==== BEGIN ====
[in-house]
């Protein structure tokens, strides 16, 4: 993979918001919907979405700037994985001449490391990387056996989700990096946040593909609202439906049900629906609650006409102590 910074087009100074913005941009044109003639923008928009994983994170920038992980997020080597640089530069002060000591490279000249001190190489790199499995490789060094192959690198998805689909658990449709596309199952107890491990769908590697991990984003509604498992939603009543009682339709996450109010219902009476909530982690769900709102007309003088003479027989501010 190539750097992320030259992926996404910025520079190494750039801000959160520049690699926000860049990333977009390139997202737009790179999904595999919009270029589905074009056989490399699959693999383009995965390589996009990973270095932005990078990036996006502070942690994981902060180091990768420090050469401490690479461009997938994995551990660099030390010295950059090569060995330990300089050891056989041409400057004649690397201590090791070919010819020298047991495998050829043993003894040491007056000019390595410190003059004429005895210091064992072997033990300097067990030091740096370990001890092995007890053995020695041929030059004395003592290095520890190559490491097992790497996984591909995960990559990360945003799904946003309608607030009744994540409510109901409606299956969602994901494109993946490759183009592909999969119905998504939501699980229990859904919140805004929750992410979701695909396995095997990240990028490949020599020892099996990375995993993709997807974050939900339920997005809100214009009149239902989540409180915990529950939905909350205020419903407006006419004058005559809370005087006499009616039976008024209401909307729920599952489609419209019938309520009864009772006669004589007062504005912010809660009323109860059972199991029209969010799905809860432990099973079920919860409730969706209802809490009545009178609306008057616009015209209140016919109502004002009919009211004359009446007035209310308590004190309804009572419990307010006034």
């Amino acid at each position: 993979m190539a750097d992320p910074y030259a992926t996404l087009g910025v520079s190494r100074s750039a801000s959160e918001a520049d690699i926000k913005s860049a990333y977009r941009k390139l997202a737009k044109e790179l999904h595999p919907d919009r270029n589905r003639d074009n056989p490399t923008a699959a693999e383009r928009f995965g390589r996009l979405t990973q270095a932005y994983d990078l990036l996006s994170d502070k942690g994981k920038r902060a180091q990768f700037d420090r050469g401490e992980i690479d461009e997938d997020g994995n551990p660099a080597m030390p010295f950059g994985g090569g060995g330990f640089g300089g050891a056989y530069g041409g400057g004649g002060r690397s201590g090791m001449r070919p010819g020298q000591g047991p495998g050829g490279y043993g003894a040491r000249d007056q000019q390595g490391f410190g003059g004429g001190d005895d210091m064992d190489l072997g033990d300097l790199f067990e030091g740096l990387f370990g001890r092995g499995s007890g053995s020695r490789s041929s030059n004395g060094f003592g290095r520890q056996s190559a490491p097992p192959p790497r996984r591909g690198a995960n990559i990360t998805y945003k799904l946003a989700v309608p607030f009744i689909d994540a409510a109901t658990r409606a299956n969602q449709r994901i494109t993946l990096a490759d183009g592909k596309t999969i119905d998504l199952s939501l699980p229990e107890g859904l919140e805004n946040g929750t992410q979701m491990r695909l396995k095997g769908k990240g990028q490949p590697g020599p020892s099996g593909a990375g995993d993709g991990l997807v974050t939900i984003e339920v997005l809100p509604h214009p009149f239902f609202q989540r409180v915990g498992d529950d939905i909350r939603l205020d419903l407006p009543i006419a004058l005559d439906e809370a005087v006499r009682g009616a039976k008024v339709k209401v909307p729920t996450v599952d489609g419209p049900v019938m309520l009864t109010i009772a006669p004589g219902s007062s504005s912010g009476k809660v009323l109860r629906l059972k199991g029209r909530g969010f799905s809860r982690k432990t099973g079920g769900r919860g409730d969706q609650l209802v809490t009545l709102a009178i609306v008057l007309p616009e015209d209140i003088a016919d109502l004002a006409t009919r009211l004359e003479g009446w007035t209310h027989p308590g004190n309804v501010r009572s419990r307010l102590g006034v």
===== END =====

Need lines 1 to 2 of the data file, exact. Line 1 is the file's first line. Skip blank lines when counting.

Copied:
[in-house]
């Protein structure tokens, strides 16, 4: 993979918001919907979405700037994985001449490391990387056996989700990096946040593909609202439906049900629906609650006409102590 910074087009100074913005941009044109003639923008928009994983994170920038992980997020080597640089530069002060000591490279000249001190190489790199499995490789060094192959690198998805689909658990449709596309199952107890491990769908590697991990984003509604498992939603009543009682339709996450109010219902009476909530982690769900709102007309003088003479027989501010 190539750097992320030259992926996404910025520079190494750039801000959160520049690699926000860049990333977009390139997202737009790179999904595999919009270029589905074009056989490399699959693999383009995965390589996009990973270095932005990078990036996006502070942690994981902060180091990768420090050469401490690479461009997938994995551990660099030390010295950059090569060995330990300089050891056989041409400057004649690397201590090791070919010819020298047991495998050829043993003894040491007056000019390595410190003059004429005895210091064992072997033990300097067990030091740096370990001890092995007890053995020695041929030059004395003592290095520890190559490491097992790497996984591909995960990559990360945003799904946003309608607030009744994540409510109901409606299956969602994901494109993946490759183009592909999969119905998504939501699980229990859904919140805004929750992410979701695909396995095997990240990028490949020599020892099996990375995993993709997807974050939900339920997005809100214009009149239902989540409180915990529950939905909350205020419903407006006419004058005559809370005087006499009616039976008024209401909307729920599952489609419209019938309520009864009772006669004589007062504005912010809660009323109860059972199991029209969010799905809860432990099973079920919860409730969706209802809490009545009178609306008057616009015209209140016919109502004002009919009211004359009446007035209310308590004190309804009572419990307010006034």